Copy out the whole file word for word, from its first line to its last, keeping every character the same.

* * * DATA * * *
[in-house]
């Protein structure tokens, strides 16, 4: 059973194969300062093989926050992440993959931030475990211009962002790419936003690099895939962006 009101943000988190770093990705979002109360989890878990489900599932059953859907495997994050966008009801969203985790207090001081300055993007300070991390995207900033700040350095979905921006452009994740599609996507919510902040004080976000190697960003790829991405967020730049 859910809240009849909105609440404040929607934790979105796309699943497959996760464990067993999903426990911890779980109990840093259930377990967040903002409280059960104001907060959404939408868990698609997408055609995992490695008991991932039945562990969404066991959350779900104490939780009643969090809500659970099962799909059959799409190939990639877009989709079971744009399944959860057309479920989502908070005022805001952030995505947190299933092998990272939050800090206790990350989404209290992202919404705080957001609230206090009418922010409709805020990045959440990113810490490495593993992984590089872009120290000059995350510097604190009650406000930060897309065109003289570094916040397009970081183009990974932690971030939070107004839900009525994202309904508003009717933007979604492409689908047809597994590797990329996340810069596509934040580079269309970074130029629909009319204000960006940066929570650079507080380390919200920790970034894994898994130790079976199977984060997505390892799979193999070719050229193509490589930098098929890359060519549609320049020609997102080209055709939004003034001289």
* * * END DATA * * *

[in-house]
């Protein structure tokens, strides 16, 4: 059973194969300062093989926050992440993959931030475990211009962002790419936003690099895939962006 009101943000988190770093990705979002109360989890878990489900599932059953859907495997994050966008009801969203985790207090001081300055993007300070991390995207900033700040350095979905921006452009994740599609996507919510902040004080976000190697960003790829991405967020730049 859910809240009849909105609440404040929607934790979105796309699943497959996760464990067993999903426990911890779980109990840093259930377990967040903002409280059960104001907060959404939408868990698609997408055609995992490695008991991932039945562990969404066991959350779900104490939780009643969090809500659970099962799909059959799409190939990639877009989709079971744009399944959860057309479920989502908070005022805001952030995505947190299933092998990272939050800090206790990350989404209290992202919404705080957001609230206090009418922010409709805020990045959440990113810490490495593993992984590089872009120290000059995350510097604190009650406000930060897309065109003289570094916040397009970081183009990974932690971030939070107004839900009525994202309904508003009717933007979604492409689908047809597994590797990329996340810069596509934040580079269309970074130029629909009319204000960006940066929570650079507080380390919200920790970034894994898994130790079976199977984060997505390892799979193999070719050229193509490589930098098929890359060519549609320049020609997102080209055709939004003034001289």